Oversiktsbilde over Tromsø


In the end of August, when the Aurora Borealis has started it’s dance in the heavens, one of the best festivals inside the arctic circle happens in Tromsø, RakettNatt, August 25.-26th 2017. Tromsø boasts an energetic art and music scene, a wealth of locally soarced fine food and drink and a surrounding landscape that is not only spectacular and follishly dangerous but also so beatiful that is actually “sexually provocative”.

Heia!’ That’s how they greet you in Tromsø. Just saying the word is like topping up a full tank of gas with nitro-glycerine. This simple greeting is so warm and concise that it seems to burst forth and light up the day, however dark it may be. Given Tromsø’s extreme Northern location – 69° 40’ 58” N 18° 56’ 34” E – lighting up the day is a pretty handy trick half the year, so tip your hat and greet fellow inhabitants of this fine city, the so-called ‘Paris Of The North’, with the respect and friendliness they deserve. ‘Heia!’

No longer isolated – thanks to budget travel, luxury cruises and humanity’s willingness, nay, desire, to venture beyond Fuerteventura – Tromsø is these days firmly established on the map, with a rich history in its wake. It’s a city full of often transient inhabitants, drawn by, amongst other things, its research industry, its university and its legendary reputation as a party town, as well as its midnight sun and Northern Lights.


Kor det går.                                            ‘Whassup?’

Ka du trur?                                              ‘Say what?’

Nu overtalte du mæ.                            ‘You’ve convinced me.’

Gi mæ en kebab. Supersvak!             ‘Give me a kebab. Make it super‐weak!’

Vi e fri.                                                      ‘We’re sold out.’

Æ e i a æ å.                                             ‘I’m also in class A.’*




Situated roughly halfway between Oslo and the North Pole – both are, loosely speaking, 2,000km away from Tromsø – the land that now makes up the city has been inhabited since the Ice Age 11,000 years ago, and evidence has been found of buildings some ten millennia old. Its geographical location has meant it’s long been a crossroads for cultures, particularly for the Norse and Sámi people, but also for others including Russians and Finns (especially the Kvæn people).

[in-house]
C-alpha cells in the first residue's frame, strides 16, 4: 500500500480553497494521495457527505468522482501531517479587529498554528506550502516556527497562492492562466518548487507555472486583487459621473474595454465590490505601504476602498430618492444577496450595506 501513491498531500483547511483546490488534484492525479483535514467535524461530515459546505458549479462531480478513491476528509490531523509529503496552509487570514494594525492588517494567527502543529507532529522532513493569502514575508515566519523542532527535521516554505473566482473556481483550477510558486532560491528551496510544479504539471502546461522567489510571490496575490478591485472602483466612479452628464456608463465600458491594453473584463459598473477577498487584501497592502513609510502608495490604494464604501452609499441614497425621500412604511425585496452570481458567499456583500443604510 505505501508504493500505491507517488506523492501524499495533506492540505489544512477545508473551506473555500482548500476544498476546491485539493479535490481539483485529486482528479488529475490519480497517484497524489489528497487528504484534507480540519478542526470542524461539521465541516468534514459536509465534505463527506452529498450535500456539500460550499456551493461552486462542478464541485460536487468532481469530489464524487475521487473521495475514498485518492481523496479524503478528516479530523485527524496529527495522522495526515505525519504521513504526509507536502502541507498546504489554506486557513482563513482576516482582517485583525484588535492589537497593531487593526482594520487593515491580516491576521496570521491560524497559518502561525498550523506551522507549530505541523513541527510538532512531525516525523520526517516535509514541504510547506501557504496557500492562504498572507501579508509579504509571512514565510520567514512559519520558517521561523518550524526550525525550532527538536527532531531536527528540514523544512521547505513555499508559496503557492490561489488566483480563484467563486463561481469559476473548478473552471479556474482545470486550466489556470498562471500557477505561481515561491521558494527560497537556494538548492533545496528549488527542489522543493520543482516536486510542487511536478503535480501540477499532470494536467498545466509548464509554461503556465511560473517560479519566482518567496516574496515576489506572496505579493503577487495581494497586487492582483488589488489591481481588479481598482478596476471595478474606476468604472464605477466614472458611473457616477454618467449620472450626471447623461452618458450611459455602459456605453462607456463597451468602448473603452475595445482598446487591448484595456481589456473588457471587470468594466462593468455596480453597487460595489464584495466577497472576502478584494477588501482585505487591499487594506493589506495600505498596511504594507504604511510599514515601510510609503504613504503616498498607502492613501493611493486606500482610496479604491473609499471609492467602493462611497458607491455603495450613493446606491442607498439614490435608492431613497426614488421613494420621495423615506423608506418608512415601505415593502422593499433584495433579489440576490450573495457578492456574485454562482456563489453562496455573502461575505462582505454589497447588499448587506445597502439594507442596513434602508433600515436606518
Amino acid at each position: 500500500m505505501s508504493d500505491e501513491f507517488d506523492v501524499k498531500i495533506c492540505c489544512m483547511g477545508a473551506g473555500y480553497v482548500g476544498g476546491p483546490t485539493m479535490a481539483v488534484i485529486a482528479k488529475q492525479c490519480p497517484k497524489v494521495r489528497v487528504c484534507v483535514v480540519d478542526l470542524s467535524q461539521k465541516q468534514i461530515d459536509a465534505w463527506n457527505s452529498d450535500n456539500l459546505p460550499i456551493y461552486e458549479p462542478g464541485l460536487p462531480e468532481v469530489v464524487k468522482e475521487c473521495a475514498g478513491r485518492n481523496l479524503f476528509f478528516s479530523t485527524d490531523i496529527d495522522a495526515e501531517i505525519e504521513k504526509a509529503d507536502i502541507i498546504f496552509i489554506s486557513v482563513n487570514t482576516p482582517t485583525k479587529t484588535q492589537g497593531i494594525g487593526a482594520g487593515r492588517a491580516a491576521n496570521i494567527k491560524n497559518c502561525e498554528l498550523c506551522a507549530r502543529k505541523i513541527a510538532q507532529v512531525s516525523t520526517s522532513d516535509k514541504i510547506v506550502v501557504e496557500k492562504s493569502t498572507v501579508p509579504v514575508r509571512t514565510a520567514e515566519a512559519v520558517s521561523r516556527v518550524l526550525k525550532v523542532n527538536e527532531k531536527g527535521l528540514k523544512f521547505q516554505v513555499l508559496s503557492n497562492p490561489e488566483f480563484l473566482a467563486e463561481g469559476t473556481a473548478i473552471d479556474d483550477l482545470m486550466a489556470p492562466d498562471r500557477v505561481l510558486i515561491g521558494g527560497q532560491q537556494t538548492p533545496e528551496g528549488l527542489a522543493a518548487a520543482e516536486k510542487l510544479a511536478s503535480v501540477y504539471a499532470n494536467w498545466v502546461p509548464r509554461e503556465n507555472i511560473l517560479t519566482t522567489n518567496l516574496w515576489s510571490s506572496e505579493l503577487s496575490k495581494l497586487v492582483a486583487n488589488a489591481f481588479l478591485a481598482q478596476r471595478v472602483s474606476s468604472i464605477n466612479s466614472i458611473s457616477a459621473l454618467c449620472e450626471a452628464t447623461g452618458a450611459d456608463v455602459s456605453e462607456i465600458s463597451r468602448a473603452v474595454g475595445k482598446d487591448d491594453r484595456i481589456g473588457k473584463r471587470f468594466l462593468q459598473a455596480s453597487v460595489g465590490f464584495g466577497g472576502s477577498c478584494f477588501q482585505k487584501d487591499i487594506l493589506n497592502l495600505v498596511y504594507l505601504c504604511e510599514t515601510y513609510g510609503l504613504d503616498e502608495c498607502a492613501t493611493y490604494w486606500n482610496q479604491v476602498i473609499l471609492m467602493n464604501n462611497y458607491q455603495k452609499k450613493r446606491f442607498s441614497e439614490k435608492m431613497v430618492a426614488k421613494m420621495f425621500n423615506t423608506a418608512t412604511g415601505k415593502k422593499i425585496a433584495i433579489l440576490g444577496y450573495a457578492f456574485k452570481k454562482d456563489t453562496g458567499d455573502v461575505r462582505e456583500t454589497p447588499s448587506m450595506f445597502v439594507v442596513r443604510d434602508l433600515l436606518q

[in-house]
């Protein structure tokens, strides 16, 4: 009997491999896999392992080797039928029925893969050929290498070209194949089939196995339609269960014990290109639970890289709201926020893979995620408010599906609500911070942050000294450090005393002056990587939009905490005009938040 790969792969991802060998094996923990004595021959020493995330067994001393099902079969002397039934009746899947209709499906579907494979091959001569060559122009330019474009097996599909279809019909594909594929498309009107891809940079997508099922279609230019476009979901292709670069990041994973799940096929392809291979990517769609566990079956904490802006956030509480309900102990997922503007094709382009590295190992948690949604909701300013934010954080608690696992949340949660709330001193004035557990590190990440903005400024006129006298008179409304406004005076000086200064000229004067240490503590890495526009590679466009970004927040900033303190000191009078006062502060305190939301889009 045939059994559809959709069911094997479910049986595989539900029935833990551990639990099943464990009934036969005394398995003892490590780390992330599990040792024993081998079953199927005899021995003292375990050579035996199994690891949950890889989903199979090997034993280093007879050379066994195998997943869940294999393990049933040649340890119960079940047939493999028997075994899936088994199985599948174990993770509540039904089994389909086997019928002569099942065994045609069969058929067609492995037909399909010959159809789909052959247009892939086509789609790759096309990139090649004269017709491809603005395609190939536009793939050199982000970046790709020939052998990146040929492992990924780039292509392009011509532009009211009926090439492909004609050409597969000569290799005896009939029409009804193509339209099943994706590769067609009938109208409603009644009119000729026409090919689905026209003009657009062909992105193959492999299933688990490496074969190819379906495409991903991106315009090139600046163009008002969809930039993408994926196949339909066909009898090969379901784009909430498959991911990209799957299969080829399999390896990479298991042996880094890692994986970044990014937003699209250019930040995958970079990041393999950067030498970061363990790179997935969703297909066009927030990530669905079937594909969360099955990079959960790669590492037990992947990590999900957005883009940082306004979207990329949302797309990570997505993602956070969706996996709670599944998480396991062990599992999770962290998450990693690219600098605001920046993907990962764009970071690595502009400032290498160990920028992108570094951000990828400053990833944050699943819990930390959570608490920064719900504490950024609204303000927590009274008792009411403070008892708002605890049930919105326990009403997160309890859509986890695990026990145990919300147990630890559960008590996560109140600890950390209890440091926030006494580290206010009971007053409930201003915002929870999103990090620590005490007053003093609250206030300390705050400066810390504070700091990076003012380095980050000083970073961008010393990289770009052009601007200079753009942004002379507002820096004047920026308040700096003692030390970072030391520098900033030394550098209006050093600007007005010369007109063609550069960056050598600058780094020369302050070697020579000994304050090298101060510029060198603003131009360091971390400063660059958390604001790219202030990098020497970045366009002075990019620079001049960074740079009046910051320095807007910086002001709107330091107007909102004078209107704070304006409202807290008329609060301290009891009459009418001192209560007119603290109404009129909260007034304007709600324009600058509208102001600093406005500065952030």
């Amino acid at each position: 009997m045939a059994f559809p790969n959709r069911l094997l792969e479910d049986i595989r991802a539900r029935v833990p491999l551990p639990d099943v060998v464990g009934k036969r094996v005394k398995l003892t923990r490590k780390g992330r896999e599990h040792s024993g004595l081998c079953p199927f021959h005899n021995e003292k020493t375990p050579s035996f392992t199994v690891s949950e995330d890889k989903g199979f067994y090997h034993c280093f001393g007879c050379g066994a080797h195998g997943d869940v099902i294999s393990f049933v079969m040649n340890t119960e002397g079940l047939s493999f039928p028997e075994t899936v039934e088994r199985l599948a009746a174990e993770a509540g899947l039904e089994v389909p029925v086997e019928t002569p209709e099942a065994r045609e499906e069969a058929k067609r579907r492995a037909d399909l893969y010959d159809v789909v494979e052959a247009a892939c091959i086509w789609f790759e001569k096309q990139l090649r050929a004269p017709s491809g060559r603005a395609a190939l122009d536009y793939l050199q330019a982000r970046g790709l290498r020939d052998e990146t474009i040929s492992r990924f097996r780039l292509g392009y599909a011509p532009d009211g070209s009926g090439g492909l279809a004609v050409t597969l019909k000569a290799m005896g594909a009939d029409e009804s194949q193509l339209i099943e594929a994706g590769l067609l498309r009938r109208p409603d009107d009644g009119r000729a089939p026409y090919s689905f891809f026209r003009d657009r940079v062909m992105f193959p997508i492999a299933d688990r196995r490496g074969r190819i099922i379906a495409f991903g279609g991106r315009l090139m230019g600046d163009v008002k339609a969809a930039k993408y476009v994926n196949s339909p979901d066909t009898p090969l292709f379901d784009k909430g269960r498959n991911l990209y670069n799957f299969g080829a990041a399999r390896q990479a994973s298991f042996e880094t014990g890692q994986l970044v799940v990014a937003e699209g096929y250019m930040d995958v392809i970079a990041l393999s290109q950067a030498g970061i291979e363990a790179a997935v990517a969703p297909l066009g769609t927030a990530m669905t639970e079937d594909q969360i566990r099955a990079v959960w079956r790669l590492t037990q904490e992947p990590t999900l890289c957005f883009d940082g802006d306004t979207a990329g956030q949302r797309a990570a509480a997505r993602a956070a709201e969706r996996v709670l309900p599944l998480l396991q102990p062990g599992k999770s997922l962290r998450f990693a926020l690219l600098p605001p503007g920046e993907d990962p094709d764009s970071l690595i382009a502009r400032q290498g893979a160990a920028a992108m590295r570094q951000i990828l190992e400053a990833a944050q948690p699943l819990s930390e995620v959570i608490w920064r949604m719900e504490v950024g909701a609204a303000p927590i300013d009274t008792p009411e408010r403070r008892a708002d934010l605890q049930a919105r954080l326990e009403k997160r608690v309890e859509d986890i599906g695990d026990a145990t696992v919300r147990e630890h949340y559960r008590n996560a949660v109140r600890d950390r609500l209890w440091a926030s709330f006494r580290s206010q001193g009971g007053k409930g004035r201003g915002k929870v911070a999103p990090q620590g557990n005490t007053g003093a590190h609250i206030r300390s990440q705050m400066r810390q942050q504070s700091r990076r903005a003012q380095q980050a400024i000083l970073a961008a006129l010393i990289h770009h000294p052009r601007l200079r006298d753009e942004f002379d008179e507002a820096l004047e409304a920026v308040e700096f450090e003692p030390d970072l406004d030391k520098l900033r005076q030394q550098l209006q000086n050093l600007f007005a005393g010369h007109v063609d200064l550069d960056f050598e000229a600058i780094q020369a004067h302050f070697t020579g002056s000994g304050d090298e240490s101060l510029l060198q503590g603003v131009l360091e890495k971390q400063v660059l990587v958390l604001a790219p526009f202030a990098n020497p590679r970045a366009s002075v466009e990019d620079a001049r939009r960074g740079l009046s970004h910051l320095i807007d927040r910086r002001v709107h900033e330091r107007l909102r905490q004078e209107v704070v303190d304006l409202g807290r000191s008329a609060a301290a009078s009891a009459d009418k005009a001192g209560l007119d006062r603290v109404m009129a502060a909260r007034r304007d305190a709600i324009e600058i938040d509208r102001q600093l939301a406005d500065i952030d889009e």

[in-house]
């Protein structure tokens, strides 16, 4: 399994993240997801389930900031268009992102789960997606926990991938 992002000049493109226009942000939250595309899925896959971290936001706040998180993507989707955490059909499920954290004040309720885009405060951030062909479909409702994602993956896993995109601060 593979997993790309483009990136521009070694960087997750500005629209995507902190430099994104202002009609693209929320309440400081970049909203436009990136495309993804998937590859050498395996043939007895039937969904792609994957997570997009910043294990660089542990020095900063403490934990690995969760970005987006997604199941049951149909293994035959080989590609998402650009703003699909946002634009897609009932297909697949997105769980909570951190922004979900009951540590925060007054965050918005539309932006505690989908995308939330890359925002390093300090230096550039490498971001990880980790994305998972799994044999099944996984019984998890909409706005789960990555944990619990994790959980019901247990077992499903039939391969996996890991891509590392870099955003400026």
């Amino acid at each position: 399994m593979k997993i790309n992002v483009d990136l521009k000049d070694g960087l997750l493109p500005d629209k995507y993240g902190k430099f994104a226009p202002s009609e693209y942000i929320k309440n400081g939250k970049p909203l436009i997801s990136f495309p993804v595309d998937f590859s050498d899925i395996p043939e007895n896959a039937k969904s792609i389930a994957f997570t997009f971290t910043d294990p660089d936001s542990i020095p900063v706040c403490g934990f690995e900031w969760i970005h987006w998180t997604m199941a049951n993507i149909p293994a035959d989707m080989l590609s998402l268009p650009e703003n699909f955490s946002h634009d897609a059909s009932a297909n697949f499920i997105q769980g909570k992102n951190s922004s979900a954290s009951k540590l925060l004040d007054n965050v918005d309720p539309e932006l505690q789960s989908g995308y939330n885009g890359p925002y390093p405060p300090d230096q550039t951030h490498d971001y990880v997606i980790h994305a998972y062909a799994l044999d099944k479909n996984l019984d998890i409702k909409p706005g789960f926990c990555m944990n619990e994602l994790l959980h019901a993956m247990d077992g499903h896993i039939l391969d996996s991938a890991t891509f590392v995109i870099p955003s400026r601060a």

It was in 1794 that one of the key moments in Tromsø history took place, when King Christian VII issued the city with its charter. Though only 80 people lived there at the time – which meant the party may have been a little subdued – this allowed the city to establish itself swiftly as a key trading centre, thereby exploiting its developing local opportunities. By the mid 19th Century, Tromsø had its own shipyard, and was not only a significant fishing centre, especially in the crucial field of bacalao, but also the home of Arctic hunting. That it took until 1877 for the Mack Brewery to open is, when you think about it, pretty restrained. All that huntin’ and fishin’ and trekkin’ and eatin’ salted dried fish is thirsty work.


Around this time, the city also established itself as a launch point for Arctic expeditions, with the likes of Roald Amundsen – the first man to conquer the South Pole, as well as the Northwest Passage – and Fridtjof Nansen using the city as an important launching pad for their adventures. It even provided the base for the country’s government following the German invasion of Norway in 1940, and, as the war ended, a home for thousands fleeing the wreckage left behind by the Nazi troops in the lands north of the city, as well as those beating a hasty retreat from the impending arrival of the Red Army, though in the end they never materialised. Thank Stalin, Roosevelt and Churchill!




Somehow, somewhere along the line, those amicable Parisians persuaded the world that they represent the high-water mark of elegance and sophistication. Consequently, by the 19th Century, visitors to Tromsø were arriving up North and gasping with admiration at the unexpected sight of the city’s citizens eating with cutlery and communicating with words rather than grunts. Sometimes, remarkably, they even spoke French. In addition, locals were dressed in contemporary fashions, brought in by traders. Thus, the city became known as ‘The Paris Of The North’. Its inhabitants adopted this idea to the degree that piers are called jetées and quays trottoirs, and no one’s in a rush here, just like the French. It could have been much worse, of course: the Ipswich of The North doesn’t have quite the same ring.

Excerpt from the book «Tromsø – A Poor Man’s Connoisseur’s Guide to The Best and Würst of The ‘Coolest’ City in The North, Except Parhaps Reykjavik With Greatful Thanks To The Gulf Stream»